The defense and intelligence communities are pivoting from the term “continuous evaluation” to a concept of “continuous vetting,” which the Defense Department and Office of the Director of National Intelligence said will shift the way they monitor and establish trust with federal employees and contractors.
Progress with the security clearance inventory has put pressure on the Defense Department’s Consolidated Adjudications Facility, which is realigning resources and personnel to work through its own backlog.
The Defense Department has officially assumed responsibility for the governmentwide security clearance portfolio and has named new leadership to oversee the coming transfer.
A healthy inventory of pending security clearances is at last within reach, as the National Background Investigations Bureau prepares to transfer its resources, employees and authorities to the Defense Department by Oct. 1.
The Trump administration has announced more details behind its proposed reorganization of the Office of Personnel Management, a week before the plan is scheduled to receive more intense congressional scrutiny before the House Oversight and Reform Government Operations Subcommittee.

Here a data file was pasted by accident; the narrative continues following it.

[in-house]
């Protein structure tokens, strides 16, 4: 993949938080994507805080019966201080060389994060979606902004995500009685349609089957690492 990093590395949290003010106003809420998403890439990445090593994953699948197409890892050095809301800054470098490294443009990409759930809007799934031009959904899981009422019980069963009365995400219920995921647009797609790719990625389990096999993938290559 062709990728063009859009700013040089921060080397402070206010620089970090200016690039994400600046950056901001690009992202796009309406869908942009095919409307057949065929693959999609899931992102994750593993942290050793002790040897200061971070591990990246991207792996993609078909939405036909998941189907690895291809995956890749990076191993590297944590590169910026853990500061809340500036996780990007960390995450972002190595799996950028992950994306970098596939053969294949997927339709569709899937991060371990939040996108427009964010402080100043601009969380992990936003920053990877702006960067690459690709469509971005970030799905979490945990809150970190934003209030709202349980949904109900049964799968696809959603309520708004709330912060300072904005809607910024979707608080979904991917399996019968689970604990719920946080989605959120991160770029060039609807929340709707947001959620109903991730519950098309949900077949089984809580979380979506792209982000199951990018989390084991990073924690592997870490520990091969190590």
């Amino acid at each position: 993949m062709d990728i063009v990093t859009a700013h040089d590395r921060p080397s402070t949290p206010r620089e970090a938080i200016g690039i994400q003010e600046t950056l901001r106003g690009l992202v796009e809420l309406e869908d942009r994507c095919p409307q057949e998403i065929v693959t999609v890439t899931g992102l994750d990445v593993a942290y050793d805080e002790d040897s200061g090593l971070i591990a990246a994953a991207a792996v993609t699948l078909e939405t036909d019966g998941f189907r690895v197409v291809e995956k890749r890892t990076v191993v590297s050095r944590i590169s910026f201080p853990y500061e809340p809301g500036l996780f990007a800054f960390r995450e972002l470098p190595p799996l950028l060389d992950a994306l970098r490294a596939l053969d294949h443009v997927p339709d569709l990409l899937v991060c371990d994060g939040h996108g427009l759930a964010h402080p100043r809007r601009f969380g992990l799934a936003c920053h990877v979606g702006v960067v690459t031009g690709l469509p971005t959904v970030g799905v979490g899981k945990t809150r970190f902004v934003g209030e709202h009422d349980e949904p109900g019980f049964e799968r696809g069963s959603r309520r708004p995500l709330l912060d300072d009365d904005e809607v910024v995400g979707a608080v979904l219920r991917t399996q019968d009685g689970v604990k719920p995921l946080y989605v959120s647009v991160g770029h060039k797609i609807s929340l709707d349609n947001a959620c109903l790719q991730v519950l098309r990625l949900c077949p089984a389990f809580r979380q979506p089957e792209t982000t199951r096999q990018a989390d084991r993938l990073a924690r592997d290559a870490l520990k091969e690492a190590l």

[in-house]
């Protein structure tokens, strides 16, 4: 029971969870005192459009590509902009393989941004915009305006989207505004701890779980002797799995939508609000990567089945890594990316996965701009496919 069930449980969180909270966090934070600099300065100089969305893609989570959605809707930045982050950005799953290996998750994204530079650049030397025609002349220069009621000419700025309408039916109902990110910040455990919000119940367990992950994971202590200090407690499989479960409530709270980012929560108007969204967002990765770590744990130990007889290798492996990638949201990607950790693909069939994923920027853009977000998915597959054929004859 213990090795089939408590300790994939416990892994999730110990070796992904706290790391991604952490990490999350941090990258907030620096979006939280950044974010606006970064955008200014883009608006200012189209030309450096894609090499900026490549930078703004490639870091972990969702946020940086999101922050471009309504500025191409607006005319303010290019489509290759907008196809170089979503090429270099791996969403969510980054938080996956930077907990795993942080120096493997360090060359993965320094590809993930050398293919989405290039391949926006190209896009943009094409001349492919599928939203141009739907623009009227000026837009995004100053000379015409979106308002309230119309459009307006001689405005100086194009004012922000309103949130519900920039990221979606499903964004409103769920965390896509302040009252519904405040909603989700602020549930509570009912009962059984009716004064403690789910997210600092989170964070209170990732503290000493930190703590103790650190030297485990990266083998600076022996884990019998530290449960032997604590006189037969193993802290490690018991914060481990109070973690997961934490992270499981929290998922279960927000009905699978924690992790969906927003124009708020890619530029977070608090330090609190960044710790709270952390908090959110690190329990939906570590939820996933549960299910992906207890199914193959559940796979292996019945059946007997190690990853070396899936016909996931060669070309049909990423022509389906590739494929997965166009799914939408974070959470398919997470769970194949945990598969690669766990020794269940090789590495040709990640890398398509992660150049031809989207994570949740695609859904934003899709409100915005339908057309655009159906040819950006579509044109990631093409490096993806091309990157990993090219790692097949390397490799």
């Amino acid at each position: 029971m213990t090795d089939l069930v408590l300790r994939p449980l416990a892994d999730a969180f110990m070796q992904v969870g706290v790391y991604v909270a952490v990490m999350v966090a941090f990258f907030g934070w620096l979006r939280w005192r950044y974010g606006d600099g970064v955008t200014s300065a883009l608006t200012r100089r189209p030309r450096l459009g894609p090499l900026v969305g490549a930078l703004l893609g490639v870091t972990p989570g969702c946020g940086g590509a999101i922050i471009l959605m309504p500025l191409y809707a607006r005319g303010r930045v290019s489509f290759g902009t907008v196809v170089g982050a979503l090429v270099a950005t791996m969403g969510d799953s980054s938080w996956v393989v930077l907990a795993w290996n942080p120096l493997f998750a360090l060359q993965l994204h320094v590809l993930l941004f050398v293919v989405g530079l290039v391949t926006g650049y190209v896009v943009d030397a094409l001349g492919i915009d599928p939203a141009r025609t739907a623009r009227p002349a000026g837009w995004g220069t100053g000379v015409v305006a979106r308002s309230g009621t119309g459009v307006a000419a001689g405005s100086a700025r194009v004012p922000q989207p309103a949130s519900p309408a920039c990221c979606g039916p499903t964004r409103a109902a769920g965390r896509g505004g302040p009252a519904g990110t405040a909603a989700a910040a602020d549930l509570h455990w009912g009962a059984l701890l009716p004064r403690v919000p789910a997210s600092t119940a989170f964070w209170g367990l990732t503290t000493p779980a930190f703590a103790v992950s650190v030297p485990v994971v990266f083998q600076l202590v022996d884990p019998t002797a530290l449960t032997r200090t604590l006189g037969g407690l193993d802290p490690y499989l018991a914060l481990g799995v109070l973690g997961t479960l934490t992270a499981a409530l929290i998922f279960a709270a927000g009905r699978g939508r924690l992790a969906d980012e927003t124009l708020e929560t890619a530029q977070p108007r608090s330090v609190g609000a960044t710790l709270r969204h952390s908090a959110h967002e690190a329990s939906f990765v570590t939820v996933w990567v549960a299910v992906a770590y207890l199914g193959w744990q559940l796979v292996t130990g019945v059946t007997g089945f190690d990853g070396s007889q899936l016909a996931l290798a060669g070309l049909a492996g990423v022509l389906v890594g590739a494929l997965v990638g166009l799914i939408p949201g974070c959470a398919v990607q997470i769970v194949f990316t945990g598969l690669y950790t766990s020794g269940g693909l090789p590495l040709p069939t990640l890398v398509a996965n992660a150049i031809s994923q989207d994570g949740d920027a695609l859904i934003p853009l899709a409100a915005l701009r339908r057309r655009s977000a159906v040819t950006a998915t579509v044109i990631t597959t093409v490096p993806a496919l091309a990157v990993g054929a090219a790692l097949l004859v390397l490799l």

The National Background Investigations Bureau is working out the details of the upcoming transfer of the governmentwide security clearance portfolio, and the people, resources and IT that come with it, to the Defense Department.
Industry says the President’s recent security clearance transfer brings promise for long-awaited modernization to the entire personnel vetting process.
After months of promises that the move was imminent, President Donald Trump has made the transfer of the governmentwide security clearance program from the Office of Personnel Management to the Pentagon official.
The costs of conducting a security clearance in fiscal 2020 will remain consistent at 2019 levels, even as the Defense Department prepares to assume responsibility for background investigations across most of government.
The backlog of pending security clearances and other matters at the National Background Investigations Bureau (NBIB) is down more than 25 percent from its record-high nearly a year ago. The backlog today stands at 541,000 investigations, NBIB Director Charlie Phalen said.